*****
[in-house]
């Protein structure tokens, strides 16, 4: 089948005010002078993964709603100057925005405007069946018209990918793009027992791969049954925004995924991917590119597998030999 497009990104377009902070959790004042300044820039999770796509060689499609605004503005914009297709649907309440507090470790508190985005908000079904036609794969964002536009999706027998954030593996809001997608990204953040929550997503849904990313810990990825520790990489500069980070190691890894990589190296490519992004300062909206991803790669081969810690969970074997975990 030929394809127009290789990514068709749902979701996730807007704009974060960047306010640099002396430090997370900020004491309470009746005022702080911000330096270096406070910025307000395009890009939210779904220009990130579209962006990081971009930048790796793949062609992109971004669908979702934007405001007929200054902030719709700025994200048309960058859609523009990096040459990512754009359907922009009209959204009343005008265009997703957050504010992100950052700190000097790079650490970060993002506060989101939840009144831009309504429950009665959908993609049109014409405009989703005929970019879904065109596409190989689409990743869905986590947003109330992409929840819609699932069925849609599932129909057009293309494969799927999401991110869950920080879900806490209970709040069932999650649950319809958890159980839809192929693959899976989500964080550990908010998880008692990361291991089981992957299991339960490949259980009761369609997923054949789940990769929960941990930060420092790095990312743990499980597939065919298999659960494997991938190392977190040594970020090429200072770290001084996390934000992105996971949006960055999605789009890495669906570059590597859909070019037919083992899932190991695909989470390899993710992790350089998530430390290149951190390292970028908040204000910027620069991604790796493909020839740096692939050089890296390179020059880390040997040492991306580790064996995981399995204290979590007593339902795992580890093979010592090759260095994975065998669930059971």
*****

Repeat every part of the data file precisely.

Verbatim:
[in-house]
């Protein structure tokens, strides 16, 4: 089948005010002078993964709603100057925005405007069946018209990918793009027992791969049954925004995924991917590119597998030999 497009990104377009902070959790004042300044820039999770796509060689499609605004503005914009297709649907309440507090470790508190985005908000079904036609794969964002536009999706027998954030593996809001997608990204953040929550997503849904990313810990990825520790990489500069980070190691890894990589190296490519992004300062909206991803790669081969810690969970074997975990 030929394809127009290789990514068709749902979701996730807007704009974060960047306010640099002396430090997370900020004491309470009746005022702080911000330096270096406070910025307000395009890009939210779904220009990130579209962006990081971009930048790796793949062609992109971004669908979702934007405001007929200054902030719709700025994200048309960058859609523009990096040459990512754009359907922009009209959204009343005008265009997703957050504010992100950052700190000097790079650490970060993002506060989101939840009144831009309504429950009665959908993609049109014409405009989703005929970019879904065109596409190989689409990743869905986590947003109330992409929840819609699932069925849609599932129909057009293309494969799927999401991110869950920080879900806490209970709040069932999650649950319809958890159980839809192929693959899976989500964080550990908010998880008692990361291991089981992957299991339960490949259980009761369609997923054949789940990769929960941990930060420092790095990312743990499980597939065919298999659960494997991938190392977190040594970020090429200072770290001084996390934000992105996971949006960055999605789009890495669906570059590597859909070019037919083992899932190991695909989470390899993710992790350089998530430390290149951190390292970028908040204000910027620069991604790796493909020839740096692939050089890296390179020059880390040997040492991306580790064996995981399995204290979590007593339902795992580890093979010592090759260095994975065998669930059971």